Professor Sean P.A. Drummond
Professor Drummond holds an appointment at Monash University in the School of Psychological Sciences. Previously, he worked for 20 years in the USA at the University of California San Diego and the Veterans Affairs San Diego Healthcare System. There, he ran the Behavioral Sleep Medicine Program, trained psychologists in sleep interventions, and ran a large sleep research laboratory. Prof Drummond is committed to evidence-based interventions, and is a leading researcher, clinician, and teacher in this area. Professor Drummond's clinical research focuses on treating insomnia and/or nightmares, especially in those with comorbid mental health conditions. He is also developing a new intervention to incorporate the bed partner into insomnia treatment.
Dr. Frank Cahill BA. Grad Dip Applied Psych, Dpsych, MAPS
Dr. Frank Cahill is a clinical and counselling psychologist based at the Epworth Sleep Centre and in private practice. He specialises in treating people suffering from insomnia. He is a member of the Australian Psychological Society, the colleges of clinical and counselling psychologists, the Australasian Sleep Association and is a registered Medicare health provider. Dr. Cahill has had over 16 years’ experience working with individuals, couples and families. He has been trained as a Cognitive Behavioural, Schema and ACT therapist helping people overcome insomnia, parasomnias, anxiety, panic disorders, depression, phobias, PTSD, OCD and relationship issues.In treating insomnia Dr. Cahill uses both cognitive and behavioural strategies to support and help individuals rebuild their confidence in sleep.
Dr. Bei Bei, D.Psych(Clinical), Ph.D.
Dr. Bei Bei is a Clinical Psychologist and sleep researcher with a focus on sleep problems as well as co-existing mood, anxiety, and stress-related disorders. She is a Lecturer at the Monash School of Psychological Sciences, and co-chair of the Insomnia and Sleep Health Special Interest Group of the Australasian Sleep Association. Dr. Bei is experienced with adult, adolescent, and perinatal populations, and works collaboratively with clients in improving sleep and overall wellbeing. Her primary approaches include Cognitive Behavioural Therapy (including CBT for Insomnia), Mindfulness-Based Cognitive Therapy (MBCT), Acceptance Commitment Therapy (ACT), and Schema Therapy.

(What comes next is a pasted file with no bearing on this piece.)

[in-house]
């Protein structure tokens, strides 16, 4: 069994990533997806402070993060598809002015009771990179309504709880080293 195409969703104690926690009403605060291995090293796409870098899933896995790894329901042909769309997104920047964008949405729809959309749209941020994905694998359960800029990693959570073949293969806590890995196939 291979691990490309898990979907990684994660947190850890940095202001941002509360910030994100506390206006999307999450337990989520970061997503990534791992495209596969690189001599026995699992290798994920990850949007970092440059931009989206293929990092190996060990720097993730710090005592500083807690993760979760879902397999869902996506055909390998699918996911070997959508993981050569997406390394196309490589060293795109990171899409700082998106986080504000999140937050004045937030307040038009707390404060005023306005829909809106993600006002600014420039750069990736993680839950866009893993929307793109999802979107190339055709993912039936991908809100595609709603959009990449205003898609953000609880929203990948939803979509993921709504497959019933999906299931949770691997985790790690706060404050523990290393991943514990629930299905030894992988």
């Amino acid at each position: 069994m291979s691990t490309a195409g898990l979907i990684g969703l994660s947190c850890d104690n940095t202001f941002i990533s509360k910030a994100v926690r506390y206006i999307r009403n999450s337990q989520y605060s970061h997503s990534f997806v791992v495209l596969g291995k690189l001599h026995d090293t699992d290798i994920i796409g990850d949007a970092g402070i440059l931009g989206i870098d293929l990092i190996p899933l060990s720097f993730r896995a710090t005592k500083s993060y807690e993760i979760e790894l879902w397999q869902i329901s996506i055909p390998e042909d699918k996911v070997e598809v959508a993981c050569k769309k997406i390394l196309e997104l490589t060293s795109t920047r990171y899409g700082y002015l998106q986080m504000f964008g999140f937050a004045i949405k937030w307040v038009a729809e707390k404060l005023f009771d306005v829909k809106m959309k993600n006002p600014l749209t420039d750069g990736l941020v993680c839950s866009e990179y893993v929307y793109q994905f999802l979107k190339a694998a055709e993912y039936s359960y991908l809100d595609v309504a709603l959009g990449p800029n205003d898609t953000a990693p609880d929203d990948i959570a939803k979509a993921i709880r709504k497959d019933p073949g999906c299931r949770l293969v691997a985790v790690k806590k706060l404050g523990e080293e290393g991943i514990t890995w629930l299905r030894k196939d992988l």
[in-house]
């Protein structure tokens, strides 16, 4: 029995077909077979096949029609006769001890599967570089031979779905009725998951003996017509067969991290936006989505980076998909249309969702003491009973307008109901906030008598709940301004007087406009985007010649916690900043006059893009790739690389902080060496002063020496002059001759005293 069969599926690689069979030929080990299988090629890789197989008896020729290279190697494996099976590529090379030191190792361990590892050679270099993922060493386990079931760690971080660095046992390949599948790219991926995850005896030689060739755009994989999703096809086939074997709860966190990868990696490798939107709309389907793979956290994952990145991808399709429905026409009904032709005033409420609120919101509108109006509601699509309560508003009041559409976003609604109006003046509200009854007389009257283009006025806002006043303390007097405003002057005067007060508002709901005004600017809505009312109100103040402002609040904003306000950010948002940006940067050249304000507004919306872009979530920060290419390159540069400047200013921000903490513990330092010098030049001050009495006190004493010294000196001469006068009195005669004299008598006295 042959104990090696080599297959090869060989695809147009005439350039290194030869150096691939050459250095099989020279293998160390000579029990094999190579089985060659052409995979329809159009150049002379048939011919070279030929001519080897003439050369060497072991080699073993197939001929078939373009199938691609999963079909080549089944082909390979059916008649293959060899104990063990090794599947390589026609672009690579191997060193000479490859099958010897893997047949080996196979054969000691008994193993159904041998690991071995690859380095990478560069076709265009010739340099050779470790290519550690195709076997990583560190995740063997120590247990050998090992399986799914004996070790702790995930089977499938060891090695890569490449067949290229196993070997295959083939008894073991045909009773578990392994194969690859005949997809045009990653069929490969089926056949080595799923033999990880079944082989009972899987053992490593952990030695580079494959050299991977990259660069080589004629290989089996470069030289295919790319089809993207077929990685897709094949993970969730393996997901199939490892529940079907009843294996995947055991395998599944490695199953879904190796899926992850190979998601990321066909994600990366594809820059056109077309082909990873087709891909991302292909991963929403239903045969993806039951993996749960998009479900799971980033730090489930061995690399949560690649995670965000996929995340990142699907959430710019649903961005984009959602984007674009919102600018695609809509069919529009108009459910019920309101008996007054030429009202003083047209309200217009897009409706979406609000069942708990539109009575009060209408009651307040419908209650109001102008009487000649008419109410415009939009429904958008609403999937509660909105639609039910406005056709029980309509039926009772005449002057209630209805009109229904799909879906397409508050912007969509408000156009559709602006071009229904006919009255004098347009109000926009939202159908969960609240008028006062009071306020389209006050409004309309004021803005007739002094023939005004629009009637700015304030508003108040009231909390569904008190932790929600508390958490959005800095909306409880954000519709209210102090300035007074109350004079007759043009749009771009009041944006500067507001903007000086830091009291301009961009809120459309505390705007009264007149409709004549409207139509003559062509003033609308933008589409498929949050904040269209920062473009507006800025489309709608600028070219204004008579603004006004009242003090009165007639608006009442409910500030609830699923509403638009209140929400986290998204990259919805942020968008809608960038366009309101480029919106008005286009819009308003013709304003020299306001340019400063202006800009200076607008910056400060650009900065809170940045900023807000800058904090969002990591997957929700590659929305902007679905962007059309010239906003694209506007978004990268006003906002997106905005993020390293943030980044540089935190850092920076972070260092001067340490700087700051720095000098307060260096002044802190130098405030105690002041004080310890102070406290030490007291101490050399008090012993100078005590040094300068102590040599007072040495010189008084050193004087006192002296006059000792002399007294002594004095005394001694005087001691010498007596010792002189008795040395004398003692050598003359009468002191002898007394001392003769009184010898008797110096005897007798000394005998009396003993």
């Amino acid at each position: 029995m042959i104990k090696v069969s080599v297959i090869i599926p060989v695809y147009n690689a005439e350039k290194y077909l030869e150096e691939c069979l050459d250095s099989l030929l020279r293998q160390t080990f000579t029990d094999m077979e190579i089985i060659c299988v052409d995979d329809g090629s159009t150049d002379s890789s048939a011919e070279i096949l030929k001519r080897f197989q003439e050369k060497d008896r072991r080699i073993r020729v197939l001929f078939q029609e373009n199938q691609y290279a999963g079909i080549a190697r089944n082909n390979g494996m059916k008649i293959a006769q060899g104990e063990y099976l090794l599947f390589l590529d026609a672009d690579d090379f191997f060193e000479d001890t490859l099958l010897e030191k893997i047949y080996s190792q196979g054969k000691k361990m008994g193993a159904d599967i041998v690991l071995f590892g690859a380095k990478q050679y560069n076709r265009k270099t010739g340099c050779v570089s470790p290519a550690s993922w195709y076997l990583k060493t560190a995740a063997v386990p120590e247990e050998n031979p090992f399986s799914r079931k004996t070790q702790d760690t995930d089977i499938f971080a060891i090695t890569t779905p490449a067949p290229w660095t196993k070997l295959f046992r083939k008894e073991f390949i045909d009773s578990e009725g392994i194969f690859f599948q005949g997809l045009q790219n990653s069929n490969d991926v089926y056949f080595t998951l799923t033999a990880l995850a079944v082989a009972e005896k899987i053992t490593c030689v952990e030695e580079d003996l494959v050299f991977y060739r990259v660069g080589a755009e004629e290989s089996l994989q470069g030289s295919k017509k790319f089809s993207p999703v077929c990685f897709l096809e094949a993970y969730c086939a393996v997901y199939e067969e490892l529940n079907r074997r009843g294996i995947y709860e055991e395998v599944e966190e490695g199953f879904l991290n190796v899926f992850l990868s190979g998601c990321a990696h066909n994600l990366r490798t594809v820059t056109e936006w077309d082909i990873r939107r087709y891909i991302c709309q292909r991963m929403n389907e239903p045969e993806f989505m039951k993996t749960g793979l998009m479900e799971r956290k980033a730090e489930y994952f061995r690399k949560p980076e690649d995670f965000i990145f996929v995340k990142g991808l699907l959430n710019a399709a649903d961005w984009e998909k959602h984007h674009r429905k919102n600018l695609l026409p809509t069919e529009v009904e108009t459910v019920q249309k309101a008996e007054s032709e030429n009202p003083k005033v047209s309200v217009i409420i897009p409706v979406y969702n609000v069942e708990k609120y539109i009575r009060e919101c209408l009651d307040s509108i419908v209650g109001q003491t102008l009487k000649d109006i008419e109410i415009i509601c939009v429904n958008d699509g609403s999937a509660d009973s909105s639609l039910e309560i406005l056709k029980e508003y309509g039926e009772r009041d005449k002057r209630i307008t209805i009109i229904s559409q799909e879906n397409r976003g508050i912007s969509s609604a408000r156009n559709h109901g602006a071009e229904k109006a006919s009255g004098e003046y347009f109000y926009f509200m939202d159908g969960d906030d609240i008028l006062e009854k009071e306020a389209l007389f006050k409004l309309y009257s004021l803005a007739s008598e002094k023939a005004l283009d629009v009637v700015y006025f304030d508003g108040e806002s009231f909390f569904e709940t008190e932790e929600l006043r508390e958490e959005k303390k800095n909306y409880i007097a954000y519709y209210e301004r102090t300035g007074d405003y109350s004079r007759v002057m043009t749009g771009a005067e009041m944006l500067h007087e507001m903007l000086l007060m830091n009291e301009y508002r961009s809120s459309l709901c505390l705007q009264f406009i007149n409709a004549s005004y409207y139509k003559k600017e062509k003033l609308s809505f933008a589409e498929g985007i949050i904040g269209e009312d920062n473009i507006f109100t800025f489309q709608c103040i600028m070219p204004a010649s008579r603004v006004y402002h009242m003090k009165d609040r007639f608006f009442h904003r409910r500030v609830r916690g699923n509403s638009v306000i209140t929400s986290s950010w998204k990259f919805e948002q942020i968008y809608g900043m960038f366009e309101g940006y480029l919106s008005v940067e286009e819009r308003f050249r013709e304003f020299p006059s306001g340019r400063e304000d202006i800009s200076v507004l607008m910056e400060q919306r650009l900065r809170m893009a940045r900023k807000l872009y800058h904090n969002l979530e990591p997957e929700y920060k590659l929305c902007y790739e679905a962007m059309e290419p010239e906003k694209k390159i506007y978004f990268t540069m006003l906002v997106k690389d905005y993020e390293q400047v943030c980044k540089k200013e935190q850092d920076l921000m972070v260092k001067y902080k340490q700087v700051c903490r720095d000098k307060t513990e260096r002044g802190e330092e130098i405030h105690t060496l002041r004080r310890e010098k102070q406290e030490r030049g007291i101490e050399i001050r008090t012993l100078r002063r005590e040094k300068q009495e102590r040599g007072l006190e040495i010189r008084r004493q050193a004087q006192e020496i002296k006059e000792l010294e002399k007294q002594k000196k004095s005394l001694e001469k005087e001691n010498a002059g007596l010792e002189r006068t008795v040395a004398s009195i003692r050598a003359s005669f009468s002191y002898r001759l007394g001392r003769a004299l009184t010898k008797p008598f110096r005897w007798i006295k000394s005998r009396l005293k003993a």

Dr Moira Junge
Dr Junge is a registered psychologist, having completed a Doctorate in Health Psychology. She has twenty years experience in the healthcare sector and has worked in the sleep field since 1994. Moira uses cognitive behavioural therapy (CBT) techniques as well as drawing on hypnosis, mindfulness and acceptance and commitment therapy (ACT), imagery rehearsal therapy (IRT) and well-developed counselling skills. She is committed to providing the highest standard of psychological care and is passionate about, and actively involved in, educating other psychologists about treating sleep disorders.
Dr Garun Hamilton
Dr Garun Hamilton is a sleep and respiratory disorders physician and has extensive clinical, research and teaching experience in all aspects of sleep disorders. His clinical practice encompasses patients with wide ranging and complex sleep problems. He completed a PhD on the cardiovascular consequences of obstructive sleep apnoea at Monash University in 2008. He is Director of Sleep Research at Monash Health, and holds an adjunct senior lecturer position at Monash University. He also works at the Epworth Sleep Centre in East Melbourne. Dr Hamilton is currently a Board member of the Australasian Sleep Association and is Chair of the Clinical Committee, which sets the clinical standards for the profession.